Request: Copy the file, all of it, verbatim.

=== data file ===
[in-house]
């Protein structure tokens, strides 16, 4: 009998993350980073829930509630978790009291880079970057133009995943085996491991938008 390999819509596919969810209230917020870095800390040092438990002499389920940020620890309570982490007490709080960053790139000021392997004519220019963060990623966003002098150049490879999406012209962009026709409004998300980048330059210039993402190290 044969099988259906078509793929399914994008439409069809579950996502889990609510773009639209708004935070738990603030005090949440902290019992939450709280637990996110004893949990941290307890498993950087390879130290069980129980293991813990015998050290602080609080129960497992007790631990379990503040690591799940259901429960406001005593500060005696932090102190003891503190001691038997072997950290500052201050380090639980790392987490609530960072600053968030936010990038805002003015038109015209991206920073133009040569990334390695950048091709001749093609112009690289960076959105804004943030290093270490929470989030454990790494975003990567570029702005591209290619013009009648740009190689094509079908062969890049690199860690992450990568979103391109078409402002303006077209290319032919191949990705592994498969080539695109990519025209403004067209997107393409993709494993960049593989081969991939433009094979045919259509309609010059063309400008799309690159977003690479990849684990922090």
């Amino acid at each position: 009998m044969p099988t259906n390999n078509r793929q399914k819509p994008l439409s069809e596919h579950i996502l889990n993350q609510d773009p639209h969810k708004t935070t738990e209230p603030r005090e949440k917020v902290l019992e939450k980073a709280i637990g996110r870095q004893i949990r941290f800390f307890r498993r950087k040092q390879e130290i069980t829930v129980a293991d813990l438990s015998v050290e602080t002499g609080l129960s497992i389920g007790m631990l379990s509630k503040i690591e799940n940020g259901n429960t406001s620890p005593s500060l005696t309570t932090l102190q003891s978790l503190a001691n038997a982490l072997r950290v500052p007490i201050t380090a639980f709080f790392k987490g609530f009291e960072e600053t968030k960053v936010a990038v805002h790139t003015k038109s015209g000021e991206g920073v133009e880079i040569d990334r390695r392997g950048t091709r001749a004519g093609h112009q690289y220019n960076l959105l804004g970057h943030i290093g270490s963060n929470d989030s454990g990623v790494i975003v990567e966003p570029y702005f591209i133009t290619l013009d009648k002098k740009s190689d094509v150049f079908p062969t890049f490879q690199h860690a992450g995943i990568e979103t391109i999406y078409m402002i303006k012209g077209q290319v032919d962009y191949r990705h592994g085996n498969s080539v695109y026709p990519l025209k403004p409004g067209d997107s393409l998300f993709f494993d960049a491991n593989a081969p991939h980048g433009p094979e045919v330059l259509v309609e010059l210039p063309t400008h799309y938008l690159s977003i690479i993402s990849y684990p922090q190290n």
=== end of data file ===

[in-house]
């Protein structure tokens, strides 16, 4: 009998993350980073829930509630978790009291880079970057133009995943085996491991938008 390999819509596919969810209230917020870095800390040092438990002499389920940020620890309570982490007490709080960053790139000021392997004519220019963060990623966003002098150049490879999406012209962009026709409004998300980048330059210039993402190290 044969099988259906078509793929399914994008439409069809579950996502889990609510773009639209708004935070738990603030005090949440902290019992939450709280637990996110004893949990941290307890498993950087390879130290069980129980293991813990015998050290602080609080129960497992007790631990379990503040690591799940259901429960406001005593500060005696932090102190003891503190001691038997072997950290500052201050380090639980790392987490609530960072600053968030936010990038805002003015038109015209991206920073133009040569990334390695950048091709001749093609112009690289960076959105804004943030290093270490929470989030454990790494975003990567570029702005591209290619013009009648740009190689094509079908062969890049690199860690992450990568979103391109078409402002303006077209290319032919191949990705592994498969080539695109990519025209403004067209997107393409993709494993960049593989081969991939433009094979045919259509309609010059063309400008799309690159977003690479990849684990922090």
């Amino acid at each position: 009998m044969p099988t259906n390999n078509r793929q399914k819509p994008l439409s069809e596919h579950i996502l889990n993350q609510d773009p639209h969810k708004t935070t738990e209230p603030r005090e949440k917020v902290l019992e939450k980073a709280i637990g996110r870095q004893i949990r941290f800390f307890r498993r950087k040092q390879e130290i069980t829930v129980a293991d813990l438990s015998v050290e602080t002499g609080l129960s497992i389920g007790m631990l379990s509630k503040i690591e799940n940020g259901n429960t406001s620890p005593s500060l005696t309570t932090l102190q003891s978790l503190a001691n038997a982490l072997r950290v500052p007490i201050t380090a639980f709080f790392k987490g609530f009291e960072e600053t968030k960053v936010a990038v805002h790139t003015k038109s015209g000021e991206g920073v133009e880079i040569d990334r390695r392997g950048t091709r001749a004519g093609h112009q690289y220019n960076l959105l804004g970057h943030i290093g270490s963060n929470d989030s454990g990623v790494i975003v990567e966003p570029y702005f591209i133009t290619l013009d009648k002098k740009s190689d094509v150049f079908p062969t890049f490879q690199h860690a992450g995943i990568e979103t391109i999406y078409m402002i303006k012209g077209q290319v032919d962009y191949r990705h592994g085996n498969s080539v695109y026709p990519l025209k403004p409004g067209d997107s393409l998300f993709f494993d960049a491991n593989a081969p991939h980048g433009p094979e045919v330059l259509v309609e010059l210039p063309t400008h799309y938008l690159s977003i690479i993402s990849y684990p922090q190290n």